Palmer, a cancer survivor, was rushed to a local hospital where Mt. Vernon physicians discovered a growing cyst near the fracture. The boy was then taken to Children’s Hospital in St. Louis, where he had surgery Tuesday morning [July 20].
“They got some really good news. The cyst came back benign,” said B.W. Bruce, coach of the Marion team on which Palmer plays. …
Bruce said Palmer has a strong disposition due to what he has already endured.
“He’s a tough kid. He’s been through a lot,” he said. “It was a situation where you know that he’s not going to complain or whine about anything unless it’s serious, which it was. The kid turned pale white and grabbed his knee. He knew exactly where it hurt. It was right above the knee where he broke the femur.” …
If the fracture had not occurred, the remaining cyst may have remained hidden, possibly causing future problems.
“It turned out that the break really happened because there was a cyst growing near that part of the bone,” said Bruce. “The chemotherapy that he went through a few years ago helped to weaken the bone.”
Ryan Palmer — you are made of tougher stuff than the rest of us, no matter how brittle your bones.
That’s not me saying cheerleading isn’t a sport, even if I did type that headline my ownself.
That’s a Connecticut judge, ruling whether Quinnipiac University could count competitive cheerleading as a sport in order to meet requirements under Title IX, the federal law that prevents gender discrimination in educational institutions receiving federal funding. U.S. District Judge Steven Underhill, sitting in Bridgeport, ruled in favor of the school’s former women’s volleyball team, which sued after the school announced it would chop (as well as men’s golf and men’s outdoor track) in favor of competitive cheerleading for 2009-10, a lawsuit that Underhill later expanded to a class-action case.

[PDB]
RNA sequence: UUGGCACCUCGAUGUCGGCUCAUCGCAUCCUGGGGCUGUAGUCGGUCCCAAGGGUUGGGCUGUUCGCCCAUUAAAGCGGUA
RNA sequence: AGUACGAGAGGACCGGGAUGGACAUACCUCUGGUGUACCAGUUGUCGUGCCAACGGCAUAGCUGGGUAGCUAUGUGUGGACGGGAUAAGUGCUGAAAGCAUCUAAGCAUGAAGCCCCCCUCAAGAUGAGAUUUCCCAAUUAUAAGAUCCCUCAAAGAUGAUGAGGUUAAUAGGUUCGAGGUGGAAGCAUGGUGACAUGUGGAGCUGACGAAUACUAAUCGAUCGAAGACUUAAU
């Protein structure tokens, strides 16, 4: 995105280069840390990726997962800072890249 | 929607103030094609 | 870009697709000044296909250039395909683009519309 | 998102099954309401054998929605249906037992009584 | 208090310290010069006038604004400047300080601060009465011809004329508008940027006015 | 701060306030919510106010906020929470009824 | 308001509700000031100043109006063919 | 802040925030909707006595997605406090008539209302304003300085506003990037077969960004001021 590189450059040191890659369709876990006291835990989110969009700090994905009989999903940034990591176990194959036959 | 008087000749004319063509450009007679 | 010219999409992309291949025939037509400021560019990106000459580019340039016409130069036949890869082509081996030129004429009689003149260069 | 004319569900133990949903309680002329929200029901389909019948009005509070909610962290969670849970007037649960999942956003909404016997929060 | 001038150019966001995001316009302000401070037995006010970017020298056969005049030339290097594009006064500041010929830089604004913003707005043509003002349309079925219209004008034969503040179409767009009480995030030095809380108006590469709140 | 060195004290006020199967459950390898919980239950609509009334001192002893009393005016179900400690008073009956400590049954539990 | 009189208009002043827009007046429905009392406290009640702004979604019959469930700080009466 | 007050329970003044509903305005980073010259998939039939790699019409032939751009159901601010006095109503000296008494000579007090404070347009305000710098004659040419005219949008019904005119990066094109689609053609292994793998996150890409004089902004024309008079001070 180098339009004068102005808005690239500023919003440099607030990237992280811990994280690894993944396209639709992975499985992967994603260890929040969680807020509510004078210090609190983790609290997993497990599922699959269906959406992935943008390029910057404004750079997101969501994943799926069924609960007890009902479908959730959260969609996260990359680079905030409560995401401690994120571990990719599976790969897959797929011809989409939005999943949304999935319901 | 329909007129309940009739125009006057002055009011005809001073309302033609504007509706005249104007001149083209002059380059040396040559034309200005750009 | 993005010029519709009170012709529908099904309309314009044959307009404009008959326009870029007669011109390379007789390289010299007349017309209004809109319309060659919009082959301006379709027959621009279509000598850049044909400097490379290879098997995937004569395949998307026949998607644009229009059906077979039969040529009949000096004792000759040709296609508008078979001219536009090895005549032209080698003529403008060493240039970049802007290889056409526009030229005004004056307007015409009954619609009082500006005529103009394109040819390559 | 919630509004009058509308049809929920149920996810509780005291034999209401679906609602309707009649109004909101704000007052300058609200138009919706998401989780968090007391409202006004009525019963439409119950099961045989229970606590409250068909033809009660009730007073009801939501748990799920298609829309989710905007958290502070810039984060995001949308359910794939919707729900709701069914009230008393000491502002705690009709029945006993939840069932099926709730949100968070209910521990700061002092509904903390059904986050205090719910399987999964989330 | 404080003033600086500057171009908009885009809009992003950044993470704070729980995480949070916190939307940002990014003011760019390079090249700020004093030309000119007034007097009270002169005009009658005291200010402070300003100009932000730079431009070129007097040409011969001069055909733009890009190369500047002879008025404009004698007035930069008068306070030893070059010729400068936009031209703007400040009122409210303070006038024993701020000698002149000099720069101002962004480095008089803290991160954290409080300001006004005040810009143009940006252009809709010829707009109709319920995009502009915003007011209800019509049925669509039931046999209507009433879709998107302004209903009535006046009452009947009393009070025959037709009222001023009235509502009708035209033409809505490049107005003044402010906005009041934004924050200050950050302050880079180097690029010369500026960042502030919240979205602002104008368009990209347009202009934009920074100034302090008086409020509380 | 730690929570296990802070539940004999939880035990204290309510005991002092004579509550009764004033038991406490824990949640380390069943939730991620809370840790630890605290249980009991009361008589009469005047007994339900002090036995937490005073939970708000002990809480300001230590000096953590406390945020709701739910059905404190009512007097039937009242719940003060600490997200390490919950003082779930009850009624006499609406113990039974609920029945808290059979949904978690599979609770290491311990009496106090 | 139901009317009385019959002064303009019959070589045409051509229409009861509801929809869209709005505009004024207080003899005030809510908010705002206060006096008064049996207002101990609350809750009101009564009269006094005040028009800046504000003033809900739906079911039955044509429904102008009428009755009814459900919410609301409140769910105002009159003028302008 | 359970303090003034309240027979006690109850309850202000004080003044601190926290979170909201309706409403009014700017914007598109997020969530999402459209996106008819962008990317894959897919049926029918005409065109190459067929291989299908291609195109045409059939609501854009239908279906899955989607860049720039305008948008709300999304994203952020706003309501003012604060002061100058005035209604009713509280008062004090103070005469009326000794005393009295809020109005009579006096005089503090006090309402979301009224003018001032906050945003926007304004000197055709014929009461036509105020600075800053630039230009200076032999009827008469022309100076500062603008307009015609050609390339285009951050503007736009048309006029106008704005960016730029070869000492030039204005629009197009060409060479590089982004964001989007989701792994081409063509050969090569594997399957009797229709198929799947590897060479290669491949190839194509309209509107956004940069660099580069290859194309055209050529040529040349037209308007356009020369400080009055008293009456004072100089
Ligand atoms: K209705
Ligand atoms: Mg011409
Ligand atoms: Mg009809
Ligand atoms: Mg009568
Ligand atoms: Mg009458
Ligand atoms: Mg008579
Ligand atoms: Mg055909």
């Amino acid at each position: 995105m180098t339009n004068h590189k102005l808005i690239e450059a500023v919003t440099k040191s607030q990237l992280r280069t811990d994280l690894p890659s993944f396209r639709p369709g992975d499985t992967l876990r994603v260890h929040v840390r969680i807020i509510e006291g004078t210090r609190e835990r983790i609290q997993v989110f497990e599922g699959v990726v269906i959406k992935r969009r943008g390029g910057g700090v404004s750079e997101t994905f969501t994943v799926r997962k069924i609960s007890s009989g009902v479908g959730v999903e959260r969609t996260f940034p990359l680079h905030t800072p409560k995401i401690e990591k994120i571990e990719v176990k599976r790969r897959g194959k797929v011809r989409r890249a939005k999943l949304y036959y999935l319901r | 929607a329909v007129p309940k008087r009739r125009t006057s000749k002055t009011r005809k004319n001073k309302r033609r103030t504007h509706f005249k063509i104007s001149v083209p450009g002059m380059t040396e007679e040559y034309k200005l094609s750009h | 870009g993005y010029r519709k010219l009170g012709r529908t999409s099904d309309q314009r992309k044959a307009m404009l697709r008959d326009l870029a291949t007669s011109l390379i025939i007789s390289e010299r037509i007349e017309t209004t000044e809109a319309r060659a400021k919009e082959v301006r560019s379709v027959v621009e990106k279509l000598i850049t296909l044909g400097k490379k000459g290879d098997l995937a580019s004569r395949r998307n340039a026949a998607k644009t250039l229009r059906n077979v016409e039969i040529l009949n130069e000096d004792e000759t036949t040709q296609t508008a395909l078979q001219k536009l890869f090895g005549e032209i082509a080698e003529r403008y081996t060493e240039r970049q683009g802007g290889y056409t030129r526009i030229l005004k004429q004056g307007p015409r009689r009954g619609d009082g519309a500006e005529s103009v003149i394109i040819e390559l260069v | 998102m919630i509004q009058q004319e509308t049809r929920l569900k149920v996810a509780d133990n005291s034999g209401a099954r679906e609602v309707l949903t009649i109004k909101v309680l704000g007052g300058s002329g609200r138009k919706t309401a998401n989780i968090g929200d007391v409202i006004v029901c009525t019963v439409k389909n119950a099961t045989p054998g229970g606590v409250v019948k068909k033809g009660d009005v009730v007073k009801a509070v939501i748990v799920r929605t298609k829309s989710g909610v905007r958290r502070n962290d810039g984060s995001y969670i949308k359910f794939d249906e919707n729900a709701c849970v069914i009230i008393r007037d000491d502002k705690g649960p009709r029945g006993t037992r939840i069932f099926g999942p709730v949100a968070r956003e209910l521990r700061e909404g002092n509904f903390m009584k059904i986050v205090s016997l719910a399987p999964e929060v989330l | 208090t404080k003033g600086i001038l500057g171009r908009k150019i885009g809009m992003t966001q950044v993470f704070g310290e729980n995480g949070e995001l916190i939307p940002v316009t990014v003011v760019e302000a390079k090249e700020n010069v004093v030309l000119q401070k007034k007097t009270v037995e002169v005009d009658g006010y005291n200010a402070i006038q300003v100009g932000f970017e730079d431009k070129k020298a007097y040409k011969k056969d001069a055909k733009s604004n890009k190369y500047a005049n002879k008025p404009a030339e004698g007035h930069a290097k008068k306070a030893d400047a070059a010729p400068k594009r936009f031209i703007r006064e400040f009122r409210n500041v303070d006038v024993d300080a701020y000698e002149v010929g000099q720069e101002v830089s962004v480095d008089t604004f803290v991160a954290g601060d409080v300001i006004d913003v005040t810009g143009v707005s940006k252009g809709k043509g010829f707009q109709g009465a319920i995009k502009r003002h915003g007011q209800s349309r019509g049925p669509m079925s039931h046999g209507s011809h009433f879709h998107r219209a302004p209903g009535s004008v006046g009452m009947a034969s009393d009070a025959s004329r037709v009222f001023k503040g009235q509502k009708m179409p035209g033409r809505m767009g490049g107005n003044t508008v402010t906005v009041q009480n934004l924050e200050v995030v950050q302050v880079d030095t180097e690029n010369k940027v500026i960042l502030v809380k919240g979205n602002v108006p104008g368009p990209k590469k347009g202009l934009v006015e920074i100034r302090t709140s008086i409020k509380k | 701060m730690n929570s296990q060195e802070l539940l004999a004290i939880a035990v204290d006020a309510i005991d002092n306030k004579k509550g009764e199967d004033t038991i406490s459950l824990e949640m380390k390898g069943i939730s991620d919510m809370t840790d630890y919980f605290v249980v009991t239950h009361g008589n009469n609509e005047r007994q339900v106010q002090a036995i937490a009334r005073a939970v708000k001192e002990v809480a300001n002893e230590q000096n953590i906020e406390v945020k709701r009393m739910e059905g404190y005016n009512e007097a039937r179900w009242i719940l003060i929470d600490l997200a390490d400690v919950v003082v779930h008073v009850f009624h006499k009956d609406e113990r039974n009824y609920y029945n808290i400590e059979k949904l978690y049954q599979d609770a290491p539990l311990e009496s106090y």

Actually, the lawsuit looked at all sorts of questions about roster-size manipulation Quinnipiac, in the judge’s mind, made to comply with Title IX, but the headlines are uniformly about how cheerleading is not a sport. And why not, after Underhill made this statement, reported in the Hartford Courant:
“Competitive cheer may, sometime in the future, qualify as a sport under Title IX; today, however, the activity is still too underdeveloped and disorganized to be treated as offering genuine varsity athletic participation opportunities for students.”
The immediate result of this case is that the Fighting Pollsters have 60 days from the July 21 ruling date to get in compliance with Title IX, and specifically must bring back the women’s volleyball team.